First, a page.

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RLPA want NRL to come to the CBA party

NZ Newswire logoNZ Newswire 4/06/2017 Scott Bailey

Rugby League Players Association board member Jeremy Latimore is confident the game can move closer to a Collective Bargaining Agreement deal this week, but only if the NRL come to the party.

Representatives from the NRL and the RLPA began a two-day meeting in Sydney on Monday, as both parties aim to solve the ongoing feud.

Latimore will join the discussions on Tuesday, but said at Cronulla training on Monday it was vital the saga was resolved quickly.

"This is the first real two days of these conversations," Latimore said.

"If they come to the party, maybe we'll get a lot closer.

"We want the NRL to get behind that and come out with their books so we can see everything and move forward and get the deal done."

The meetings come a week after RLPA general president and Kangaroos captain Cameron Smith refused to rule out strike action if the issue wasn't resolved by the end of the season.

Latimore said players were more united than ever on the issue but a strike hadn't been discussed.

At the heart of the issue remains the players' push for a revenue sharing model, which would include a base salary cap of $9.1 million next season before long-serving player and car allowances are added.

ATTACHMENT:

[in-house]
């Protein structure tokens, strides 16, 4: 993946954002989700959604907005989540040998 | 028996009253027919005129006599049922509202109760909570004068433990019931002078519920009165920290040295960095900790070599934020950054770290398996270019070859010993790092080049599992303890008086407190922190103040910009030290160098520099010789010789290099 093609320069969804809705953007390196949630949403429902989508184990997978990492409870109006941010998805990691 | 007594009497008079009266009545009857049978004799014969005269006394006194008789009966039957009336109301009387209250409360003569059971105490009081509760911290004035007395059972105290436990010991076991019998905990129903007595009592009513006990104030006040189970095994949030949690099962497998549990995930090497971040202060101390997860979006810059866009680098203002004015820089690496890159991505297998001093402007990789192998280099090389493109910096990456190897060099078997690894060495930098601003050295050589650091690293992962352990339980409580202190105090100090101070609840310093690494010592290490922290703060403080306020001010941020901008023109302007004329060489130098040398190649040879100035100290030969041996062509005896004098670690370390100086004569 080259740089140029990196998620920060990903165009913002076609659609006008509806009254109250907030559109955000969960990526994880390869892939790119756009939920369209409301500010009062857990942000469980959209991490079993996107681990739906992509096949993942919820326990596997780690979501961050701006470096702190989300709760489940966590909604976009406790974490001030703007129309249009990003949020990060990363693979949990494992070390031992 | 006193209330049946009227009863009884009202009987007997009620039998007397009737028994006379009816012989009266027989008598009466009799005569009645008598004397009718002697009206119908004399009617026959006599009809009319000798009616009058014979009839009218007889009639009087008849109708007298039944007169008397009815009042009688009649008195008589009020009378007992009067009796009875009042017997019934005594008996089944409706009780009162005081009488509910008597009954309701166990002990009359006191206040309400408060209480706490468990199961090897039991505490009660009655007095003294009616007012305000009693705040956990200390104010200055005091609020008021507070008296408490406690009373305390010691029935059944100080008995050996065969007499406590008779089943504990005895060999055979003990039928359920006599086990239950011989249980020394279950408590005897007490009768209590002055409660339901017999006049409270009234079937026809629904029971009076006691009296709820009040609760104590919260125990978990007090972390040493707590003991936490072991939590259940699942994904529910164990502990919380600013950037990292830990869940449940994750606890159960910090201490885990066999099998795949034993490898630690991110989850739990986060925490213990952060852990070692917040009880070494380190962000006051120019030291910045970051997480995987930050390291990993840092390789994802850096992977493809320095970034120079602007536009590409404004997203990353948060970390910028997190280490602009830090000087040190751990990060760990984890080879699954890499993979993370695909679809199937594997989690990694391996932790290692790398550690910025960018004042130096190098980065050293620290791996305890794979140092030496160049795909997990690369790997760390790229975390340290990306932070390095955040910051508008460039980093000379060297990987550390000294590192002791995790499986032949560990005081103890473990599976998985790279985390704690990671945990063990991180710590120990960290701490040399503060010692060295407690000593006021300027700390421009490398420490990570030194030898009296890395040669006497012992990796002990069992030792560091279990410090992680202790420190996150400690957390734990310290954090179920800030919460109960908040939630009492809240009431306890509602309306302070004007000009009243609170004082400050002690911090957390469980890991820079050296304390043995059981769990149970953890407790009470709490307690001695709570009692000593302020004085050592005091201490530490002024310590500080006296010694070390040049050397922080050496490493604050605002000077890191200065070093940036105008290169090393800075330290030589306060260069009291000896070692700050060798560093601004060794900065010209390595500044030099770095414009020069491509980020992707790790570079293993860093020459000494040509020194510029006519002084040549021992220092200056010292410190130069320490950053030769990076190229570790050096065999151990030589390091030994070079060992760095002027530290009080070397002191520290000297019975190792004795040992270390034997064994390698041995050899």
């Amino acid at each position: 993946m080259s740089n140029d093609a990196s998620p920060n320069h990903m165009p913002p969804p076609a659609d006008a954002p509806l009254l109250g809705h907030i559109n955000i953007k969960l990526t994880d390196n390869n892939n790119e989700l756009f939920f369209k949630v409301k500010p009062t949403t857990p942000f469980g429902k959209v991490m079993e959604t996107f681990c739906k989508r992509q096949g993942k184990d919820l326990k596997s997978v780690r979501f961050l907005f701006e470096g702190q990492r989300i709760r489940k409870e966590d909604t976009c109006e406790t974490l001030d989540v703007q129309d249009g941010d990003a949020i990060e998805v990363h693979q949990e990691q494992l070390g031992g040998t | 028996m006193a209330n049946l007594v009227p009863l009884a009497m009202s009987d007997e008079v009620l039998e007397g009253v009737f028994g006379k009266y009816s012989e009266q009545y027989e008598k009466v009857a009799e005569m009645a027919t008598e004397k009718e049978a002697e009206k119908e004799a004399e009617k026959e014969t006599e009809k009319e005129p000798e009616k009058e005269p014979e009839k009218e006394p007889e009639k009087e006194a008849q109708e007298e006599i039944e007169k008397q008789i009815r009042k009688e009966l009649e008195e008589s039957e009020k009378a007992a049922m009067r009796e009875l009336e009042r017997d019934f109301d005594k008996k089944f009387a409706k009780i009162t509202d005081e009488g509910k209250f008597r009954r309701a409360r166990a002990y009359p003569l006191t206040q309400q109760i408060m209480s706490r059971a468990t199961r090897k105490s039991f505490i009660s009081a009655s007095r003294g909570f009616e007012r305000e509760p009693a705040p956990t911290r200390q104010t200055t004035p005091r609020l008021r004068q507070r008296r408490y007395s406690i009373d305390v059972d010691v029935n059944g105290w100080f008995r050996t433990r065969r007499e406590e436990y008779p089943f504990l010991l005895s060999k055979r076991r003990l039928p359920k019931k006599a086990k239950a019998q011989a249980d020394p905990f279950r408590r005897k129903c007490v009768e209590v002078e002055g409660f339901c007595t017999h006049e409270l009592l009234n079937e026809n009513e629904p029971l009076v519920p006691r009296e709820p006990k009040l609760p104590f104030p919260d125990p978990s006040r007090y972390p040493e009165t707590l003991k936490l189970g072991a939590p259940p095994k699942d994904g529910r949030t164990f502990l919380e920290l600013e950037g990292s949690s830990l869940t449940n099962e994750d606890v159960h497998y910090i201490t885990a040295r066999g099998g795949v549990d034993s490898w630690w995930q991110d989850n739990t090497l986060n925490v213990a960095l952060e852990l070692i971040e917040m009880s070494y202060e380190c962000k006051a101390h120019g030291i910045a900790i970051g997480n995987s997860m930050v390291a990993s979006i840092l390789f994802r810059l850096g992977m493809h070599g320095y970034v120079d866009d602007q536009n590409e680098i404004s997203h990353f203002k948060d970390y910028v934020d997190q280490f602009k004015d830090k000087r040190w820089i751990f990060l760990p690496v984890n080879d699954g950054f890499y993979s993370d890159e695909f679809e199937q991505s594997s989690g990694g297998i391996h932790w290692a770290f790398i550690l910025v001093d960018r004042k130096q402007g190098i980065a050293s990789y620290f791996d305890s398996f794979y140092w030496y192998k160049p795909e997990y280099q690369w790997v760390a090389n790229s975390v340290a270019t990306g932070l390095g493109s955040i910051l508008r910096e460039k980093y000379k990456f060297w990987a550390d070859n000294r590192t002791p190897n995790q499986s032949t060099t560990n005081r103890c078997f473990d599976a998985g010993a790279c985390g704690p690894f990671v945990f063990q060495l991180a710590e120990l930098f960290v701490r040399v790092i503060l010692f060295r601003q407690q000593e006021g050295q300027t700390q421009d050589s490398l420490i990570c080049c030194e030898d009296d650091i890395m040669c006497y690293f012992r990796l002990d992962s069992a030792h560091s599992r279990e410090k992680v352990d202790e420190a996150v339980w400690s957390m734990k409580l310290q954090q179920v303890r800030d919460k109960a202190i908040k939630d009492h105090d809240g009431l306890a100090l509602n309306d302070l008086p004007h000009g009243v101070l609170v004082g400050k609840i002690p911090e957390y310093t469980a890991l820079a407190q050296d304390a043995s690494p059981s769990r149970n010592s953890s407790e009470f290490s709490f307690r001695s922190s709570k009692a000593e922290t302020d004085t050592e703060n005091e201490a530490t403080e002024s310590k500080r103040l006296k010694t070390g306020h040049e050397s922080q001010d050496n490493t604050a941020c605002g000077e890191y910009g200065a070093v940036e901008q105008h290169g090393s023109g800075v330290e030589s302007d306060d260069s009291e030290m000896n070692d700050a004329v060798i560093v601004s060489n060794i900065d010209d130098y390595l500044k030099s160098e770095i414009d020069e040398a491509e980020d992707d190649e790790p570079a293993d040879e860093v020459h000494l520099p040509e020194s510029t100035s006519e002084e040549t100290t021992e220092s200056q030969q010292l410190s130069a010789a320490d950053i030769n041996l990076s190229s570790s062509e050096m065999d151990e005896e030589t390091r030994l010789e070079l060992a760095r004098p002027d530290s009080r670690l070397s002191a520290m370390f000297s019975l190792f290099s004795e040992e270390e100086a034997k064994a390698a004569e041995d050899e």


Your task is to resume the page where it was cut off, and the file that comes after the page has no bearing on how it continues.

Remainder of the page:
It's believed the NRL have offered a figure below that mark in their response, but chief executive Todd Greenberg vowed on Saturday to gradually increase player payments by 45 per cent over the life of the next television deal, between 2018 and 2022.

Greenberg's comments came as the NRL revealed its spend in 2016, which included an extra $2.6 million on what the game made in revenue and a total of $160.2 million to clubs and players.

Smith had questioned the NRL's management of funds, after reported suggestions from the league that the RLPA's requests would not fit within the game's budget.

But Latimore said he was eager to seek clarity on how it would change in 2018 with the game's richest broadcast deal kicking in.

"They released the figures but we didn't know where the money was going.

"It just threw out a whole lot of numbers - it was like a year one maths class."

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